We see from the end results in the last column that all the non-zero quadratic polynomials evaluated at $\alpha$ appear. This is yet another confirmation of the fact that $\alpha$ is a primitive element.

The discrete logarithm is used to replace the cumbersome multiplication (and raising to an integer power) of the field with more familiar integer arithmetic. Exactly like the old-timers used logarithm tables to replace the error-prone multiplication with the easier addition.

For example $$ (1+\alpha)(1+\alpha+\alpha^2)=\alpha^3\cdot\alpha^5=\alpha^8=\alpha^7\cdot\alpha=\alpha. $$ Note that both the base-$\alpha$ discrete logarithms and its inverse mapping are needed. I generate such a table as a part of the program initialization, whenever I carry out extensive computer-aided calculations involving a finite field. The above table gives the discrete logarithm when read from right to left, and the inverse mapping (that we actually produced above) when read from left to right.


Similarly with $q=16$ we use $\gamma$, a zero of $x^4+x+1$. This time the table looks like $$ \begin{aligned} \gamma^0&=&1\\ \gamma^1&=&\gamma\\ \gamma^2&=&\gamma^2\\ \gamma^3&=&\gamma^3\\ \gamma^4&=&\gamma+1\\ \gamma^5&=\gamma(\gamma+1)=&\gamma^2+\gamma\\ \gamma^6&=\gamma(\gamma^2+\gamma)=&\gamma^3+\gamma^2\\ \gamma^7&=\gamma^4+\gamma^3=&\gamma^3+\gamma+1\\ \gamma^8&=(\gamma^4)^2=&\gamma^2+1\\ \gamma^9&=\gamma(\gamma^2+1)=&\gamma^3+\gamma\\ \gamma^{10}&=\gamma^4+\gamma^2=&\gamma^2+\gamma+1\\ \gamma^{11}&=&\gamma^3+\gamma^2+\gamma\\ \gamma^{12}&=\gamma^4+\gamma^3+\gamma^2=&\gamma^3+\gamma^2+\gamma+1\\ \gamma^{13}&=\gamma^4+\gamma^3+\gamma^2+\gamma=&\gamma^3+\gamma^2+1\\ \gamma^{14}&=\gamma^4+\gamma^3+\gamma=&\gamma^3+1\\ (\gamma^{15}&=\gamma^4+\gamma=&1) \end{aligned} $$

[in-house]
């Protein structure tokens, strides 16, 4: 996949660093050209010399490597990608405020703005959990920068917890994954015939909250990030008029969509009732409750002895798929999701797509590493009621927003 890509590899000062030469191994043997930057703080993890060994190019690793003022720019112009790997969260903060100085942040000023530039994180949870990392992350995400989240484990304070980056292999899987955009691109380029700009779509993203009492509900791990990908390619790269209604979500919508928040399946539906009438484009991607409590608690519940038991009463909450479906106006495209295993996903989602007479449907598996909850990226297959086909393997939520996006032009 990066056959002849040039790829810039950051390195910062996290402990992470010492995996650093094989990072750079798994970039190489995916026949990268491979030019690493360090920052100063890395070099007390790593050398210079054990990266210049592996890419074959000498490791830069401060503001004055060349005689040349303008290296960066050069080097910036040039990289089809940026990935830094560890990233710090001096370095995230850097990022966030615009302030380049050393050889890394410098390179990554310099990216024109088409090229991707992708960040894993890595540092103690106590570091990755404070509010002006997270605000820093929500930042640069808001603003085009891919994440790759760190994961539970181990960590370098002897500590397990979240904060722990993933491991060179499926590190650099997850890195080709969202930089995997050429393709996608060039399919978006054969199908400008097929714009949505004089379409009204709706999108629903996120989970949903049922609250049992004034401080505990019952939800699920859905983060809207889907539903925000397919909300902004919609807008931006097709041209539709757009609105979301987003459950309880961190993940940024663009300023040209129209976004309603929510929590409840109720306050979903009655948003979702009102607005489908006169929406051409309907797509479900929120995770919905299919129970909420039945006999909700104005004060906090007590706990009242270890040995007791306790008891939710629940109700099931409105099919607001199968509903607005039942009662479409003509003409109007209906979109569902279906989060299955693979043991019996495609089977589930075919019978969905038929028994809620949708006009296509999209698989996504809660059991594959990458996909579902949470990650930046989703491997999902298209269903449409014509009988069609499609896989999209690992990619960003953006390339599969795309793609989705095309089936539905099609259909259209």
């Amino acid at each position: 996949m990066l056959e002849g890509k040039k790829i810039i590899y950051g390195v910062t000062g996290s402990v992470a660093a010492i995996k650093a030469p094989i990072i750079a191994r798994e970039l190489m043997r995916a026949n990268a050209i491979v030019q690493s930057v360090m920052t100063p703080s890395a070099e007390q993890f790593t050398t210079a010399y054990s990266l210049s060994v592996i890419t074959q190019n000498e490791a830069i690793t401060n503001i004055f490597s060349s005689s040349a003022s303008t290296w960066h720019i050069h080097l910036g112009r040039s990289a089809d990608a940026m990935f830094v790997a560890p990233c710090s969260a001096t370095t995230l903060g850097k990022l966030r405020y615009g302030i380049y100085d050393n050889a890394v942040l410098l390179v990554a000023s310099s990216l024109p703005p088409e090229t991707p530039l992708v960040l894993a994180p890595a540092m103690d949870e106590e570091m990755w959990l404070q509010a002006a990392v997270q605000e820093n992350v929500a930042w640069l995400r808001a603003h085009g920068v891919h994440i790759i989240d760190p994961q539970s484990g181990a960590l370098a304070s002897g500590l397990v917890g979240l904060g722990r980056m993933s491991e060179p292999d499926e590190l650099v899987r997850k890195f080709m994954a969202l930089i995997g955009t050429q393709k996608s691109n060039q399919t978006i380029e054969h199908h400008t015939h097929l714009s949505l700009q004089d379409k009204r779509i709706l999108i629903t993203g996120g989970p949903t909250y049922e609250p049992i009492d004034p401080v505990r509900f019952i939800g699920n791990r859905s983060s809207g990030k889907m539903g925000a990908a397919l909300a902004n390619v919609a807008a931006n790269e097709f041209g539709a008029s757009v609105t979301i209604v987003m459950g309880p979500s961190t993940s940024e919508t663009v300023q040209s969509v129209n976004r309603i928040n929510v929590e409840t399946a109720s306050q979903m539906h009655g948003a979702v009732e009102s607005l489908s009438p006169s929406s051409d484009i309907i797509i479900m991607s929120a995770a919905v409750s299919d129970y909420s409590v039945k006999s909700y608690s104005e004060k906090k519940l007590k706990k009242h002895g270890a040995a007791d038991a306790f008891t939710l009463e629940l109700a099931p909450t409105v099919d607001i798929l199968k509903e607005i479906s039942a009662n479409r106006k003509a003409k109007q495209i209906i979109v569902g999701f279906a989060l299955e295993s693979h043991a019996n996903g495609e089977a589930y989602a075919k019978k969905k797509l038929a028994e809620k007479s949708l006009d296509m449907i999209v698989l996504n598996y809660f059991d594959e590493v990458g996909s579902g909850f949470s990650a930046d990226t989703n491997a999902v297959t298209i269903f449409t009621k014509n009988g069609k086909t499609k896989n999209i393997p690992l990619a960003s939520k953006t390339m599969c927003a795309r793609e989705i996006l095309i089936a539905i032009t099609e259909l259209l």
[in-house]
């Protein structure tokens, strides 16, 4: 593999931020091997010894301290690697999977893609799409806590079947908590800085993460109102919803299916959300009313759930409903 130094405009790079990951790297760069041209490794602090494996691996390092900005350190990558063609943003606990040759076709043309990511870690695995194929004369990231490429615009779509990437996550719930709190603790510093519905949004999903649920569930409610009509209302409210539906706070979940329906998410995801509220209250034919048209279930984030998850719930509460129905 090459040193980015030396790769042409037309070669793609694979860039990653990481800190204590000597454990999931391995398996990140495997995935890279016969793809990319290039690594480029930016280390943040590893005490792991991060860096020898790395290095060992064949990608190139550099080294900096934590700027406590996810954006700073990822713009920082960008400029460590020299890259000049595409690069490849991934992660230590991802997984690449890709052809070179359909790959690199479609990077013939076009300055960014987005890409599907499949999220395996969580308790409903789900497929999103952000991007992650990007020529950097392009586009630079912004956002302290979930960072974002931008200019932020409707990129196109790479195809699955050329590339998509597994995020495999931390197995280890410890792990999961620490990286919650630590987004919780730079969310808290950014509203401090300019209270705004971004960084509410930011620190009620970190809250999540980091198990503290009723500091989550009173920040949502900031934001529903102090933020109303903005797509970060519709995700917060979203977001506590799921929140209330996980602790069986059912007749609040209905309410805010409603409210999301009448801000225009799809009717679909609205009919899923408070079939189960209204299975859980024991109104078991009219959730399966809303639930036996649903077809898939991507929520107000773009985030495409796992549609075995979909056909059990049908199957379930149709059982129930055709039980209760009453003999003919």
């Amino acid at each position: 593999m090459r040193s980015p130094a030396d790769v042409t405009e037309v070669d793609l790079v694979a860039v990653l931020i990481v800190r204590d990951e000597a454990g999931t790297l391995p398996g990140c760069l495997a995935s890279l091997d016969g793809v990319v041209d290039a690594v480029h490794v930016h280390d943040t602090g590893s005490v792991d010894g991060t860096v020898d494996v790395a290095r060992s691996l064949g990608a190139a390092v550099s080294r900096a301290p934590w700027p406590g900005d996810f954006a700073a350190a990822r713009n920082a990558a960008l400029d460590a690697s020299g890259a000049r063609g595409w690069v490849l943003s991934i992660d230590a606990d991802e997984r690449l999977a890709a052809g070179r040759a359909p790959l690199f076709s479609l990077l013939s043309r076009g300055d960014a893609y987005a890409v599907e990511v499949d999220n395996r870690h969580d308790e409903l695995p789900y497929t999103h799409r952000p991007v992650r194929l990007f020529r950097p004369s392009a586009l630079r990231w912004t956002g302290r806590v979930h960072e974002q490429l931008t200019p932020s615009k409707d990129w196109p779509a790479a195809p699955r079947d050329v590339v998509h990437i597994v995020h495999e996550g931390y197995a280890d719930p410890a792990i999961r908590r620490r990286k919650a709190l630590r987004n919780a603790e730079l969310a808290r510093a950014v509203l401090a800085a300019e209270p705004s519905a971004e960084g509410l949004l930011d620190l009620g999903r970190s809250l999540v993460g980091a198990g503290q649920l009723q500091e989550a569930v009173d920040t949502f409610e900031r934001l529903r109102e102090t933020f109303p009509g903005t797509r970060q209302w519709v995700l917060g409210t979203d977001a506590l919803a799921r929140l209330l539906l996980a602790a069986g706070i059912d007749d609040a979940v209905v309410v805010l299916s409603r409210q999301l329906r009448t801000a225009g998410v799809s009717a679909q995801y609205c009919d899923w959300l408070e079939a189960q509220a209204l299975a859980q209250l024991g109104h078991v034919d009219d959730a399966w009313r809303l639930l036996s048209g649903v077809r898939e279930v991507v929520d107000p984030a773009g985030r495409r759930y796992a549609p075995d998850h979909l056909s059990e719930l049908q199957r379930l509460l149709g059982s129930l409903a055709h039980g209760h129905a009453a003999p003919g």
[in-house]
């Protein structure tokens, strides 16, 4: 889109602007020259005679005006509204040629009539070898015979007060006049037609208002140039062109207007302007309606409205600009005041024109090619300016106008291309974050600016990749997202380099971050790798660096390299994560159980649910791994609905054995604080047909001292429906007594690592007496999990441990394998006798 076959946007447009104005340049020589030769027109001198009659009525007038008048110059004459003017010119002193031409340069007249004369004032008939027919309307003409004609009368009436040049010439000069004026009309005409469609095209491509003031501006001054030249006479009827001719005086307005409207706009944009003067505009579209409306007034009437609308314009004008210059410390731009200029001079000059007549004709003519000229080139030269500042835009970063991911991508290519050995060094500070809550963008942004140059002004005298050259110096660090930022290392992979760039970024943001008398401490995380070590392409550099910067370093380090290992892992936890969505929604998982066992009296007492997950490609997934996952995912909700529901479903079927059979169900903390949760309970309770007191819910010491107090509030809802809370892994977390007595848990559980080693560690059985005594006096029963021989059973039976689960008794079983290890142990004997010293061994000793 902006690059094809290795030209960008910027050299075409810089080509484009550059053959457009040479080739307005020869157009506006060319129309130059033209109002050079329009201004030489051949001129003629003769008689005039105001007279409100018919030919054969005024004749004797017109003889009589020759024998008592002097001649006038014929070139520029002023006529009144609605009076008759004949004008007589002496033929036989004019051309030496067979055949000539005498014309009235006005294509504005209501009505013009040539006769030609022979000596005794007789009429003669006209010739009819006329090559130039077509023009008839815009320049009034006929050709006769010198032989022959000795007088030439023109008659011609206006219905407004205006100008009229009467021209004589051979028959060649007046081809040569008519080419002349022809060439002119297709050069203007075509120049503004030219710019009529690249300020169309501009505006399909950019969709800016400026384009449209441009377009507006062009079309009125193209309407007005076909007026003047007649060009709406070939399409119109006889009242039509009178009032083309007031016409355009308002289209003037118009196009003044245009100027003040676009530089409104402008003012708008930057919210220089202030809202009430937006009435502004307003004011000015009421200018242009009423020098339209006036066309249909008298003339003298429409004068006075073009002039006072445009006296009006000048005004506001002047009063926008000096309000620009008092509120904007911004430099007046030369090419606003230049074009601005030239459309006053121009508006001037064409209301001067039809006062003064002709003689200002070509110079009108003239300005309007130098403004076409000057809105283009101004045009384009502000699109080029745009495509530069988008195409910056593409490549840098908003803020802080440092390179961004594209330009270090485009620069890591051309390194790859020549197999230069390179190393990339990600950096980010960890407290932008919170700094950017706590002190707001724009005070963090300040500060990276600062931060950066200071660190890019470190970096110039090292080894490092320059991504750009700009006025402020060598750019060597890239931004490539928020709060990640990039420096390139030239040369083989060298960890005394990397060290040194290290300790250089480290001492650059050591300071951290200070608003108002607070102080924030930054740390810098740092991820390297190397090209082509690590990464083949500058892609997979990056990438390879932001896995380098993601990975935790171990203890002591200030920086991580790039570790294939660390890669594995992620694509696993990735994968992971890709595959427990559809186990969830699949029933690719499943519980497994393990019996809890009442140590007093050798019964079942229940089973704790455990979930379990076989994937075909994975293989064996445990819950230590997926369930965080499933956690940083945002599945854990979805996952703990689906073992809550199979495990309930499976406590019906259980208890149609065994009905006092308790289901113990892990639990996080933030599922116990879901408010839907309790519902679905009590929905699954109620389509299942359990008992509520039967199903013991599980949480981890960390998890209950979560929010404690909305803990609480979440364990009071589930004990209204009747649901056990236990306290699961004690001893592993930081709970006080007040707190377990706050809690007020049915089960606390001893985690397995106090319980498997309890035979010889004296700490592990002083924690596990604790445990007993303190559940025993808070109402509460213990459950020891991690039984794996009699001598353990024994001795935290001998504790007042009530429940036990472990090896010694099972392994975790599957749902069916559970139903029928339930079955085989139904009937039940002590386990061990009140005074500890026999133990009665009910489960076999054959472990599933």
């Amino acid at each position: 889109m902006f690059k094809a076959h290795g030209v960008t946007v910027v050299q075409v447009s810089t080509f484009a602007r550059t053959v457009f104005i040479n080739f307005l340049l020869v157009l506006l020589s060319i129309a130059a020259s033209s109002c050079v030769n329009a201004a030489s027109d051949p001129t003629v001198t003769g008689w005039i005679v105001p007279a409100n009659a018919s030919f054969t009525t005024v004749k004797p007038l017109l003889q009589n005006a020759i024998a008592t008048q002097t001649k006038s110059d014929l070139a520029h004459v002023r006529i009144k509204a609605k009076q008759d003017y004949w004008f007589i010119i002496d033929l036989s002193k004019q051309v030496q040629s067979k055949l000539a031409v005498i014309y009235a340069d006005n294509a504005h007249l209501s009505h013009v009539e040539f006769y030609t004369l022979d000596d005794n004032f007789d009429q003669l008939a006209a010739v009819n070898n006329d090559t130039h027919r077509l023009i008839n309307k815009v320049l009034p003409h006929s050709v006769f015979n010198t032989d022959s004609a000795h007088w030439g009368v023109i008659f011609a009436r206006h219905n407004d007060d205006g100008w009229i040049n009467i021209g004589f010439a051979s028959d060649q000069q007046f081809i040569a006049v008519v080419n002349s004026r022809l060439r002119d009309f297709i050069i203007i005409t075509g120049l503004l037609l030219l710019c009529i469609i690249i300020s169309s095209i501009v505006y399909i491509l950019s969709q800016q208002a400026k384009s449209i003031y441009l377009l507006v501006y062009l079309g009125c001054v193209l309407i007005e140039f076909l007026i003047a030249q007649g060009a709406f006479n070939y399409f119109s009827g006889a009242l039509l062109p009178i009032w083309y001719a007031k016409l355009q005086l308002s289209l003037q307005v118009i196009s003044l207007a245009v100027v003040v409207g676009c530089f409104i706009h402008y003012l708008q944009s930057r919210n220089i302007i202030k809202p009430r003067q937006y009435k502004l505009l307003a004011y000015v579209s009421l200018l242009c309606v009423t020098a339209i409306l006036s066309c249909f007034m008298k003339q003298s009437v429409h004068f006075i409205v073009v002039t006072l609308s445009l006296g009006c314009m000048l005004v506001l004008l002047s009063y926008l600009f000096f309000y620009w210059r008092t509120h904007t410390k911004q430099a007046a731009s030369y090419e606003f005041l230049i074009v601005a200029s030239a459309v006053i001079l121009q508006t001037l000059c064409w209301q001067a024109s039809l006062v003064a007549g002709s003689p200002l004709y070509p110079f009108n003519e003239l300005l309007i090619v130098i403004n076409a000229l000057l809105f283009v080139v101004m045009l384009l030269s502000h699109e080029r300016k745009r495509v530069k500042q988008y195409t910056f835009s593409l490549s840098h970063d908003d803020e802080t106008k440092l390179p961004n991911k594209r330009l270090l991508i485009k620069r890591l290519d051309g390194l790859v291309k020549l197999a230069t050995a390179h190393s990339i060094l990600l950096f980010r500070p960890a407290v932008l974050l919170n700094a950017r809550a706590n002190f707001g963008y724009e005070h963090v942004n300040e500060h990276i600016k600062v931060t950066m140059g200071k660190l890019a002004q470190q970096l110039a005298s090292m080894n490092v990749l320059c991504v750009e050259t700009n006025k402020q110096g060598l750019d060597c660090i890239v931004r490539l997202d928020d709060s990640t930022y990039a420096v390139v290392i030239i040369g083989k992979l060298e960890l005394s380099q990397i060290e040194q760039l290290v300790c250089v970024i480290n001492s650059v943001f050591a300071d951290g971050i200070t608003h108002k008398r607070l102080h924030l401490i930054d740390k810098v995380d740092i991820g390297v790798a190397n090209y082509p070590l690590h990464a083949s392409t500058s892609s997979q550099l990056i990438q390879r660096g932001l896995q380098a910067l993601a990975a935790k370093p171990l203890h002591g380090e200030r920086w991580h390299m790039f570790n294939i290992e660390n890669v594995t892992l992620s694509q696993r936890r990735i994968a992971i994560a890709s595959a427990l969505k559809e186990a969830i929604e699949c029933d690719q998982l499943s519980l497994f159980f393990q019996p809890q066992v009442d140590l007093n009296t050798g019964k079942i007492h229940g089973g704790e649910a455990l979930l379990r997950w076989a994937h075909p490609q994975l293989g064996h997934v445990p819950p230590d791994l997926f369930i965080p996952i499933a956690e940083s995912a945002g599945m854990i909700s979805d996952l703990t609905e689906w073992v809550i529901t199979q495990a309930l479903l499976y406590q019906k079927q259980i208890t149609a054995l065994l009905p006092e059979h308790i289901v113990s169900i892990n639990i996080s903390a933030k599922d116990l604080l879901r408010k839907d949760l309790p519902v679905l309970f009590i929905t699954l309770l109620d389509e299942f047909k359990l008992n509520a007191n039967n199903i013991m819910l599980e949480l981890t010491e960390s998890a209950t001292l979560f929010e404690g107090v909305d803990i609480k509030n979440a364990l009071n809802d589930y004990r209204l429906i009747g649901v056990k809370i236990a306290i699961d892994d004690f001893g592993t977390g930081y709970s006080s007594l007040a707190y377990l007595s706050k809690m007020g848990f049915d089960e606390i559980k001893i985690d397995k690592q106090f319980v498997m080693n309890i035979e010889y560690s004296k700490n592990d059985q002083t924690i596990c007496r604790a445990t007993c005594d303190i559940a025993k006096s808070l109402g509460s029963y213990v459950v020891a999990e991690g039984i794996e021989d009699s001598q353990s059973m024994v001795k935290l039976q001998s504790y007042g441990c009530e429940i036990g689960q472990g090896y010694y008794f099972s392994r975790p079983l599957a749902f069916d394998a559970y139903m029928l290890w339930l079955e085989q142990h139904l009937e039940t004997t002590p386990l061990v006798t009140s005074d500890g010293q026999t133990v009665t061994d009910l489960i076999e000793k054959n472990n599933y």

Thus for example $$ (\gamma^3+1)(\gamma^2+1)=\gamma^{14}\cdot\gamma^8=\gamma^{22}=\gamma^7=\gamma^3+\gamma+1. $$


As another example of the use of this table I want to discuss the problem of factorizing $x^4+x+1$ over $\Bbb{F}_4$. To that end we need to first identify a copy of $\Bbb{F}_4$ as a subfield of $\Bbb{F}_{16}$. We just saw that $\gamma$ is of order fifteen. Therefore $\gamma^5=\gamma^2+\gamma$ and $\gamma^{10}=\gamma^2+\gamma+1$ are third roots of unity. It is then trivial to check that we have a homomorphism of fields $\sigma:\Bbb{F}_4\to\Bbb{F}_{16}$ given by $\sigma(\beta)=\gamma^5$. Note that composing this (from either end) by the Frobenius automorphism gives an alternative embedding $\beta\mapsto \gamma^{10}$.

Basic Galois theory tells us that $$ x^4+x+1=(x-\gamma)(x-\gamma^2)(x-\gamma^4)(x-\gamma^8) $$ as we get the other roots by repeatedly applying the Frobenius automorphism $F:x\mapsto x^2$. Here we see that the factor $$ (x-\gamma)(x-\gamma^4)=x^2+x(\gamma+\gamma^4)+\gamma^5=x^2+x+\gamma^5 $$ is stable under the automorphism $F^2$, and thus (as we also see directly!) has its coefficients in the subfield $\sigma(\Bbb{F}_4)$. The same holds for the remaining factor $$ (x-\gamma^2)(x-\gamma^8)=x^2+x(\gamma^2+\gamma^8)+\gamma^{10}=x^2+x+\gamma^{10}. $$ Pulling back the effect of $\sigma$ we get the desired factorization $$ x^4+x+1=(x^2+x+\beta)(x^2+x+\beta+1) $$ in $\Bbb{F}_4[x]$.


Here is a local version of similar tables for $\Bbb{F}_{256}$